• A61MEDICAL OR VETERINARY SCIENCE; HYGIENE
    • A61KPREPARATIONS FOR MEDICAL, DENTAL, OR TOILET PURPOSES
    • A61K47/00Medicinal preparations characterised by the non-active ingredients used, e.g. carriers or inert additives; Targeting or modifying agents chemically bound to the active ingredient
    • A61K47/50Medicinal preparations characterised by the non-active ingredients used, e.g. carriers or inert additives; Targeting or modifying agents chemically bound to the active ingredient the non-active ingredient being chemically bound to the active ingredient, e.g. polymer-drug conjugates
    • A61K47/51Medicinal preparations characterised by the non-active ingredients used, e.g. carriers or inert additives; Targeting or modifying agents chemically bound to the active ingredient the non-active ingredient being chemically bound to the active ingredient, e.g. polymer-drug conjugates the non-active ingredient being a modifying agent
    • A61K47/56Medicinal preparations characterised by the non-active ingredients used, e.g. carriers or inert additives; Targeting or modifying agents chemically bound to the active ingredient the non-active ingredient being chemically bound to the active ingredient, e.g. polymer-drug conjugates the non-active ingredient being a modifying agent the modifying agent being an organic macromolecular compound, e.g. an oligomeric, polymeric or dendrimeric molecule
    • A61K47/59Medicinal preparations characterised by the non-active ingredients used, e.g. carriers or inert additives; Targeting or modifying agents chemically bound to the active ingredient the non-active ingredient being chemically bound to the active ingredient, e.g. polymer-drug conjugates the non-active ingredient being a modifying agent the modifying agent being an organic macromolecular compound, e.g. an oligomeric, polymeric or dendrimeric molecule obtained otherwise than by reactions only involving carbon-to-carbon unsaturated bonds, e.g. polyureas or polyurethanes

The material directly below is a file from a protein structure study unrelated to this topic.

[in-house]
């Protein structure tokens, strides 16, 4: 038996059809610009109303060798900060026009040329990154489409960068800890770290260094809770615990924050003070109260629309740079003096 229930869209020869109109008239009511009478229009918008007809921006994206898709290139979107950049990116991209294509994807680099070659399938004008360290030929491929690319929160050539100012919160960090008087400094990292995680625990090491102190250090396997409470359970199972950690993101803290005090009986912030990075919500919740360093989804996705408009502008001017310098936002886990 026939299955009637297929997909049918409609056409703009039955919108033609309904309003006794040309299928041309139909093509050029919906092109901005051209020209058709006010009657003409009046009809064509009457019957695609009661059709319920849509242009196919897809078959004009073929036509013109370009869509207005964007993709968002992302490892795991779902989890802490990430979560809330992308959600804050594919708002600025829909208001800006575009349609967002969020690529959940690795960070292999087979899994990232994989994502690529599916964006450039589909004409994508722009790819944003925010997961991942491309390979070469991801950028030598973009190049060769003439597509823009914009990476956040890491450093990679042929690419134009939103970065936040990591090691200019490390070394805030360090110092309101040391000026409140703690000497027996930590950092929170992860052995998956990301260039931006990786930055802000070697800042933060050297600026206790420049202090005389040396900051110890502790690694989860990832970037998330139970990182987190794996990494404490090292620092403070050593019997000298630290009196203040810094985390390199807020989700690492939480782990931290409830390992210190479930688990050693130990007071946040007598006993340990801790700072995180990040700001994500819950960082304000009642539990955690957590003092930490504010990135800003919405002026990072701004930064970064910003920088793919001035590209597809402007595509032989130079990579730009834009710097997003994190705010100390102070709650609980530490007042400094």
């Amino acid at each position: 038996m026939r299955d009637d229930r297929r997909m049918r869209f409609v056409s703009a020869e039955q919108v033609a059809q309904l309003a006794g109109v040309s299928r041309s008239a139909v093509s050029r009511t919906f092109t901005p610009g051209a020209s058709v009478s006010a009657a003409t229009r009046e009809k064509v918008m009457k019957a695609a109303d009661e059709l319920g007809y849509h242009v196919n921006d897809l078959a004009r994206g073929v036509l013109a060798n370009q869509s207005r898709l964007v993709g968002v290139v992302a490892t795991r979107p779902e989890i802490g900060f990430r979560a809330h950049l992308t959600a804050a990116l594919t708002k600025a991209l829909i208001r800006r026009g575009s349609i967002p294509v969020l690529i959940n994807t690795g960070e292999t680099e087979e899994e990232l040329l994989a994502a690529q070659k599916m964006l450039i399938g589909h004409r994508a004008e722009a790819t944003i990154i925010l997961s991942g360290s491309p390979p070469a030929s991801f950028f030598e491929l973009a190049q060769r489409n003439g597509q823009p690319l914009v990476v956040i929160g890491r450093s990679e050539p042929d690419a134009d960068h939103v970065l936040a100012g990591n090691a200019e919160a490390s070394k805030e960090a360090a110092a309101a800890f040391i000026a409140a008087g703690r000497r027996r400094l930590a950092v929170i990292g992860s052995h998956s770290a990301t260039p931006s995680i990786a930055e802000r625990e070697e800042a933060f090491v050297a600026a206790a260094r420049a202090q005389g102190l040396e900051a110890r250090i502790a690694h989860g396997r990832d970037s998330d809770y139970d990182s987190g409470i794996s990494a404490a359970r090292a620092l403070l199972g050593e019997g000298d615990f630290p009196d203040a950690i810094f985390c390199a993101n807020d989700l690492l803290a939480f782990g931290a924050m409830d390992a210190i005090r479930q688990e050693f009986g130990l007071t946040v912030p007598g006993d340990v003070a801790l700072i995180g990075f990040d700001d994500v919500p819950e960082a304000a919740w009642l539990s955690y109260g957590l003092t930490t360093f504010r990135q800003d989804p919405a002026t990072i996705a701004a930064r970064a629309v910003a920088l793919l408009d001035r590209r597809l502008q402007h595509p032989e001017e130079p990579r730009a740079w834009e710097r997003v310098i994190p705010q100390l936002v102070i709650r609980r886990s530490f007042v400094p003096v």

• A61K47/60Medicinal preparations characterised by the non-active ingredients used, e.g. carriers or inert additives; Targeting or modifying agents chemically bound to the active ingredient the non-active ingredient being chemically bound to the active ingredient, e.g. polymer-drug conjugates the non-active ingredient being a modifying agent the modifying agent being an organic macromolecular compound, e.g. an oligomeric, polymeric or dendrimeric molecule obtained otherwise than by reactions only involving carbon-to-carbon unsaturated bonds, e.g. polyureas or polyurethanes the organic macromolecular compound being a polyoxyalkylene oligomer, polymer or dendrimer, e.g. PEG, PPG, PEO or polyglycerol

Abstract

The invention provides polymer conjugates of opioid antagonists comprising a polymer, such as poly(ethylene glycol), covalently attached to an opioid antagonist. The linkage between the polymer and the opioid antagonist is preferably hydrolytically stable. The invention also includes a method of treating one or more side effects associated with the use of opioid analgesics, such as constipation, nausea, or pruritus, by administering a polymer conjugate of the invention.